Counting down to London 2012

As the country limbers up for the 2012 Olympics, we have been busy planning how to keep blood supplies running smoothly during the Games

Aerial view of the Olympic Stadium

Aerial view of the Olympic Stadium

  • Aerial view of the Olympic Stadium
  • Paralympic gold medallist Oscar Pistorius visits Olympic Stadium

Whilst the country looks forward to next summer's Olympic Games in London, we have been busy thinking about how to keep blood supplies running smoothly. Our teams across the country have been planning for over a year, looking at how other countries, such as Australia which hosted the 2000 Games in Sydney, managed their blood supplies and built stocks before all the events began.

The London Olympic activities are spread over seven weeks: the athletes start arriving on July 14th and the official opening ceremony takes place on July 27th. There will be a fortnight break between the main Games and the Paralympics, which close on September 9th.

About half a million visitors are expected to come to the Olympic Park every day, with visitor numbers in the London area also swelling. We're expecting local transport links to be interrupted by the Games so will prepare to move some blood donation sessions to alternative venues for donors who are affected. As part of our planning, we're also looking at how transport disruption may affect the delivery of donated blood to our centres for processing and testing. We'll also be making sure we can keep hospitals in the areas affected by the Games supplied with all the blood products they need.

Of course some venues can't be moved, such as our flagship West End donor centre in London and other centres inside the capital, but we hope our donors will still be able to attend. We're planning on providing more opportunities to donate in the outer London and Essex areas, avoiding inner London where possible, and we are reviewing session times to avoid clashes with the main events.

Outside of London there are Olympic events taking place across Berkshire, Essex, Hertfordshire and Dorset, as well as at venues in the north of England.

Make time to donate

Nearer the time we will be asking all our blood donors to make sure they keep their appointments during the seven weeks of the Games. Planning your donation around the events you particularly want to watch will help us as well as all the patients who rely on blood products for their treatment. Remember too that summer is a time when stocks tend to fall, so it's even more important that you make a date to donate.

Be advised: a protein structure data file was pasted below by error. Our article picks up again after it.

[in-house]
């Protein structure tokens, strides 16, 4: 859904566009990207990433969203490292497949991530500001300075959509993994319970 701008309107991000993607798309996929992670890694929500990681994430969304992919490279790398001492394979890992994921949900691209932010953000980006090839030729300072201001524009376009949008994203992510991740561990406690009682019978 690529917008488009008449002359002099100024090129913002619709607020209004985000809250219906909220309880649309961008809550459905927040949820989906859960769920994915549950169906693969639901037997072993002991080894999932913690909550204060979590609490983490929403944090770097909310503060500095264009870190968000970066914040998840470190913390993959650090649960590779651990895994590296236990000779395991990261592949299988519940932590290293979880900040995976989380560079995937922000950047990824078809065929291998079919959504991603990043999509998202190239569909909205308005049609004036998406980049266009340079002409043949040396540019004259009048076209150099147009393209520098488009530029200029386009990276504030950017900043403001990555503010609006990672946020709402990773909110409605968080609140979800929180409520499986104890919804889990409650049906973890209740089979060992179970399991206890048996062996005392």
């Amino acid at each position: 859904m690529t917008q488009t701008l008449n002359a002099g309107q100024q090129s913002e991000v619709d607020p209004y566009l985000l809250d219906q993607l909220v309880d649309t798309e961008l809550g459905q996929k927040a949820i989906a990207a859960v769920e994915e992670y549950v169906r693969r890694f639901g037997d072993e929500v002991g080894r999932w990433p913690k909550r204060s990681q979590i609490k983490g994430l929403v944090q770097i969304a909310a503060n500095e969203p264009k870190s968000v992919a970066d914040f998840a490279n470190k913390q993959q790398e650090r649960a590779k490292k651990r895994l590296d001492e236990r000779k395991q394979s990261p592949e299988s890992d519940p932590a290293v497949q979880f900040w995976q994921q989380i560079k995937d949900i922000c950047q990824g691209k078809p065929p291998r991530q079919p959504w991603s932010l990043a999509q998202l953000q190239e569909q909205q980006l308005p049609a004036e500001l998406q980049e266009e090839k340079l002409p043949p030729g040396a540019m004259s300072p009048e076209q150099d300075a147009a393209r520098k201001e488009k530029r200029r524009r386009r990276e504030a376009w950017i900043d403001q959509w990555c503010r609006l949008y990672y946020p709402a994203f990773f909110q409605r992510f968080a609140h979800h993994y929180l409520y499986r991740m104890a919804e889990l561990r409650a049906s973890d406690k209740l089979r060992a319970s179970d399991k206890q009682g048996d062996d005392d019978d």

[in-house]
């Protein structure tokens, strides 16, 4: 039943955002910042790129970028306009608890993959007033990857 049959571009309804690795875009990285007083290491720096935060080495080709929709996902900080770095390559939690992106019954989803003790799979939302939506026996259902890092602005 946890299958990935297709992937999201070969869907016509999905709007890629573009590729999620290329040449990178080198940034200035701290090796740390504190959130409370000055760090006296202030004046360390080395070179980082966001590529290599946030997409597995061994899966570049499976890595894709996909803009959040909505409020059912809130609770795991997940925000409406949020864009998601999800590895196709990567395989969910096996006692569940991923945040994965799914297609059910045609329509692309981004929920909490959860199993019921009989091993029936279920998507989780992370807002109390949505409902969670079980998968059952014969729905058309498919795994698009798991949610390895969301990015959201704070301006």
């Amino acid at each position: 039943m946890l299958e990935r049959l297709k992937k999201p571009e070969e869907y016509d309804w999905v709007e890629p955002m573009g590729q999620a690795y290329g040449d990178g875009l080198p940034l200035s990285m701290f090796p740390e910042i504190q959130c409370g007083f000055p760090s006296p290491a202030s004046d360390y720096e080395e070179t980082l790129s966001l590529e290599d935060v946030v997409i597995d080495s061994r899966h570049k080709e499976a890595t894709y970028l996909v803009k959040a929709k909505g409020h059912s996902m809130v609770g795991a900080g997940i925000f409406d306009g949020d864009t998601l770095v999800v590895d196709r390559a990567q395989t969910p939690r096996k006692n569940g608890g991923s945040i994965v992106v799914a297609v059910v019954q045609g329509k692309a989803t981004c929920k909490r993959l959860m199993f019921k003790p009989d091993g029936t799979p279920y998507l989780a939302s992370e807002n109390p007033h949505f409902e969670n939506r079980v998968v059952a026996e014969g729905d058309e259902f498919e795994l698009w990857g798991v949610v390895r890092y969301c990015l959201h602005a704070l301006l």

"Our regular donors are the backbone of the service and we hope to encourage everyone to keep to their appointments before, during and after the Olympics"

Jon Latham from marketing and contact services says, "our regular donors are the backbone of our service and we hope to encourage everyone to keep to their appointments before, during, and after the Olympics. Leading up to the Games, we'll be promoting the need for people to come forward so that we can have good blood stocks in place before they begin.

"We'll also be running a radio and social media campaign to raise awareness of the need for blood during this time, so if you haven't already visited our blood donation Facebook page, please "like" us at or follow us on Twitter at @GiveBloodNHS to stay in touch with developments."

Olympic hope for blood donor Franki

Franki Jus-Burke

Olympic hopeful Franki Jus-Burke from Putney says she gave her first blood donation this summer after seeing our appeal for young people to come forward to donate during National Blood Week.

"When I saw the news about the drop in young donors I felt compelled to donate. I made an appointment that day and gave blood the same week. It didn't hurt at all and was over very quickly. I've even managed to convince a few of my friends to do the same and I recently gave my second donation at the West End donor centre in London."

25-year-old Franki started rowing at the age of 13 after a school assembly by Newark Rowing Club persuaded her to try the sport. Three years later she made the Great Britain Junior Squad and from then on regularly represented Great Britain at international level.

In 2004 she entered her first Junior World Championships and the following year won a bronze medal. That same year she also won the British Championships in the Quadruple Scull and Single, and came second at Henley Women's Regatta.

Over the next few years Franki achieved further medals including silver at the World Championships in 2006. Sadly in 2008, as a result of a chronic back injury, she took premature retirement and early the following year started working at the Dame Kelly Holmes Legacy Trust. Here Olympic gold medallist Dame Kelly put Franki in touch with her physiotherapist. With her diagnosis and help, Franki overcame the injury and with the support of Dame Kelly she decided to return to rowing and fulfil her potential of becoming an Olympic athlete.

In 2010, Franki enjoyed more victories on the water, but in March this year suffered a further setback with a hip injury and was forced to pull out of Olympic trials. She is continuing with her rehabilitation programme until she gets the all clear to get back in the boat and still has her sights firmly set on being part of the GB team in 2012.